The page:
Ukraine runs out of air defense missiles giving Russia a ‘free pass’ to Kyiv, warns Bild security analyst

FILE - Smoke rises from an air defense base in the aftermath of an apparent Russian strike in Mariupol, Ukraine. (AP Photo/Evgeniy Maloletka, File)
By John Cody
3 Min Read

Ukraine has run out of missiles for use in Western air defense systems, and nearly all stock for other air defense means has either been depleted or destroyed, the senior editor for security policy at Germany’s best-selling newspaper has warned.

Bild analyst Julian Röpcke took to X on Thursday to claim that Kyiv no longer has access to Patriot and IRIS-T missiles to operate its ground-to-air defense systems and repel Russian attacks.

“This, while we have hundreds of systems and thousands of missiles in our depots. No words. Just anger,” the German journalist wrote.

“Kyiv’s airspace is a free pass for [Russian fighter jets] now,” Röpcke added, claiming that Ukrainian troops had been running on empty regarding ammunition stocks for some time and the remaining arsenal had surely now run dry.

“A source told me the alleged exact current number [of remaining missiles] two weeks ago. I won’t reveal it, of course. But the number was so small, it must be close to nothing now,” he wrote.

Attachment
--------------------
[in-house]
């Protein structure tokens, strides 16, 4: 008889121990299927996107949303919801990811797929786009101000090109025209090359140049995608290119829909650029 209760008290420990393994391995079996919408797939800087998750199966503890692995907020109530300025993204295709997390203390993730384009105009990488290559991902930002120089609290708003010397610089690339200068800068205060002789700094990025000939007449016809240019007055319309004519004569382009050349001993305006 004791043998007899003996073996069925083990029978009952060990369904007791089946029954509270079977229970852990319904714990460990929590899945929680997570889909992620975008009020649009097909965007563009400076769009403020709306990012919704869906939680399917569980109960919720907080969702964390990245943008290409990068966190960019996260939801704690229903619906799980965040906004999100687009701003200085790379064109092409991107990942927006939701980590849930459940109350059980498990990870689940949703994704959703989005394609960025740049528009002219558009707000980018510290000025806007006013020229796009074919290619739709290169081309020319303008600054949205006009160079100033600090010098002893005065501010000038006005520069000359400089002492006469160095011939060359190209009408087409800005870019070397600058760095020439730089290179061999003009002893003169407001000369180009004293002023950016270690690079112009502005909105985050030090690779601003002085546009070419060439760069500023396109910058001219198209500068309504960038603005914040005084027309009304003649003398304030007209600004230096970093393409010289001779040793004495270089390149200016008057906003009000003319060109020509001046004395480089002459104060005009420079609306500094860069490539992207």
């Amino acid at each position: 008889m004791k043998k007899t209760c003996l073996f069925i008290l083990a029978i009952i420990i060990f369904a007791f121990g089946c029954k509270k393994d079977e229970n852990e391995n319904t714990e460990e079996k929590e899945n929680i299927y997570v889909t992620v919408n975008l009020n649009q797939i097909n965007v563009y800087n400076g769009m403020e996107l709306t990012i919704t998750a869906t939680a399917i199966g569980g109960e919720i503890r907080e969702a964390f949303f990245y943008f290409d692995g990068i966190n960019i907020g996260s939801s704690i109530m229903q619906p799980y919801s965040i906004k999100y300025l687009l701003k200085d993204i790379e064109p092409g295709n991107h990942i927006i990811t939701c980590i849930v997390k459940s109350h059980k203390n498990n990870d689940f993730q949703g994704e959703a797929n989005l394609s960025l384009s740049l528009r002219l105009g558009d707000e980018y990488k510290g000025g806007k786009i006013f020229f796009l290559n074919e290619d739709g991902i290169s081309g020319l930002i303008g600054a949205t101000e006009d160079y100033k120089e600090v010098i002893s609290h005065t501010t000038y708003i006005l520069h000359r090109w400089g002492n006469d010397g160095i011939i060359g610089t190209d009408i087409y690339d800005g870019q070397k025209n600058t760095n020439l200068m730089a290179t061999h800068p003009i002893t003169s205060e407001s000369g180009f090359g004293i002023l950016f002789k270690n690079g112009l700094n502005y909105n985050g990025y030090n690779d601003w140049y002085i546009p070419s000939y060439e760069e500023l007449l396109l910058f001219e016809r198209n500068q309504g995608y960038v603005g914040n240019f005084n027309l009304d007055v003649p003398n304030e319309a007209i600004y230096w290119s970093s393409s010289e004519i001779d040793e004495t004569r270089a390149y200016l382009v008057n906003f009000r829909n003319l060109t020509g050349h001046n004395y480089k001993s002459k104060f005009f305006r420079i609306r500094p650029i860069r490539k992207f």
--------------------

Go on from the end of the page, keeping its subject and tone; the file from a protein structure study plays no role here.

Ukraine’s limited ability to defend itself was taken full advantage of by Russian forces on Thursday as more than 40 attack drones and missiles rained down on key infrastructure in major cities including Kharkiv, Lviv, Kyiv, and Odesa.

According to Ukrainian President Volodymyr Zelensky, ground troops were unable to shoot down all cruise missiles while none of the six Kinzhal aeroballistic missiles launched by Russia were intercepted.

Zelensky had warned last week of the need for greater provisions from allies, calling on NATO members to help with further military support.

“Kharkiv needs a robust defense. There is a solution to Russia’s constant terror: We need additional air defense systems and missiles,” he said on Ukrainian television.

“The world has no right to remain indifferent while Russia deliberately destroys the city on a daily basis and murders people in their homes. Ukraine needs greater air defense.”

Ukraine’s depleting stock comes at a time when U.S. lawmakers have turned lukewarm to the idea of further support, with Republicans holding up another military aid package worth $60 billion in the House of Representatives.

On Wednesday, General Christopher Cavoli, U.S. commander of European Command, told the House Armed Services Committee that Ukraine would soon run out of air defense interceptors without further U.S. support.

“If one side can shoot and the other side can’t shoot back, the side that can’t shoot back loses. So the stakes are very high,” Cavoli said.

“They’re really dependent this year on us. Without our support, they will not be able to prevail,” he added.

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